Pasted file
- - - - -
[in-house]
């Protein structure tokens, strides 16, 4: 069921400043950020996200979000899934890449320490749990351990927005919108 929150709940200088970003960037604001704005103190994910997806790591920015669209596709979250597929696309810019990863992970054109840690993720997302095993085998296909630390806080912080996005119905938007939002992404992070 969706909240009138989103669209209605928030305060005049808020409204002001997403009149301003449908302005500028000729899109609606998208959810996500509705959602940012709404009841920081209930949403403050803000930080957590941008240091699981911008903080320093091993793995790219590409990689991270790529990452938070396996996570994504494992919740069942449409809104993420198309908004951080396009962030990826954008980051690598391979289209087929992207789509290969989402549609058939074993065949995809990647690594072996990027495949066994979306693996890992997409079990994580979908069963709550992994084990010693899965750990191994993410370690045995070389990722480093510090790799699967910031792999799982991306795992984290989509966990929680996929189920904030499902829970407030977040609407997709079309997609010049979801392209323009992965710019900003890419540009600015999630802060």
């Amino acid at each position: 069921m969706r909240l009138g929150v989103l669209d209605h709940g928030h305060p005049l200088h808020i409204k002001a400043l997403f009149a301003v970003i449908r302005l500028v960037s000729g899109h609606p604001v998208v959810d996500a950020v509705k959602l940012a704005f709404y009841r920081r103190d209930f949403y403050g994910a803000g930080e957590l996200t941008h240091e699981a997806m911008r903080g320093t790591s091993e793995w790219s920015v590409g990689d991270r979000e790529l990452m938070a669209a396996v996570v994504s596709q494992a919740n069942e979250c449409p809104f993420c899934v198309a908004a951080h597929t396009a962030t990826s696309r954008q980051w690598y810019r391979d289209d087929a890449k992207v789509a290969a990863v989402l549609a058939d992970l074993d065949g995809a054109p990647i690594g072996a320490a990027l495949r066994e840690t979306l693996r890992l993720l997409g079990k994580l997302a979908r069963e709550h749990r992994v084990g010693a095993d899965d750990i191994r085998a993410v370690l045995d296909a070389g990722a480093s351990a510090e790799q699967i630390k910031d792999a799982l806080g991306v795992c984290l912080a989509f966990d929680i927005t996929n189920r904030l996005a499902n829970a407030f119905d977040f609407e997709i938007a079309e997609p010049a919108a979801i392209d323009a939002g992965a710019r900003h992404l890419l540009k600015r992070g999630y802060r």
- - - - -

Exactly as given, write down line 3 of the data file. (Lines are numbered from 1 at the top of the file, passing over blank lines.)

């Amino acid at each position: 069921m969706r909240l009138g929150v989103l669209d209605h709940g928030h305060p005049l200088h808020i409204k002001a400043l997403f009149a301003v970003i449908r302005l500028v960037s000729g899109h609606p604001v998208v959810d996500a950020v509705k959602l940012a704005f709404y009841r920081r103190d209930f949403y403050g994910a803000g930080e957590l996200t941008h240091e699981a997806m911008r903080g320093t790591s091993e793995w790219s920015v590409g990689d991270r979000e790529l990452m938070a669209a396996v996570v994504s596709q494992a919740n069942e979250c449409p809104f993420c899934v198309a908004a951080h597929t396009a962030t990826s696309r954008q980051w690598y810019r391979d289209d087929a890449k992207v789509a290969a990863v989402l549609a058939d992970l074993d065949g995809a054109p990647i690594g072996a320490a990027l495949r066994e840690t979306l693996r890992l993720l997409g079990k994580l997302a979908r069963e709550h749990r992994v084990g010693a095993d899965d750990i191994r085998a993410v370690l045995d296909a070389g990722a480093s351990a510090e790799q699967i630390k910031d792999a799982l806080g991306v795992c984290l912080a989509f966990d929680i927005t996929n189920r904030l996005a499902n829970a407030f119905d977040f609407e997709i938007a079309e997609p010049a919108a979801i392209d323009a939002g992965a710019r900003h992404l890419l540009k600015r992070g999630y802060r």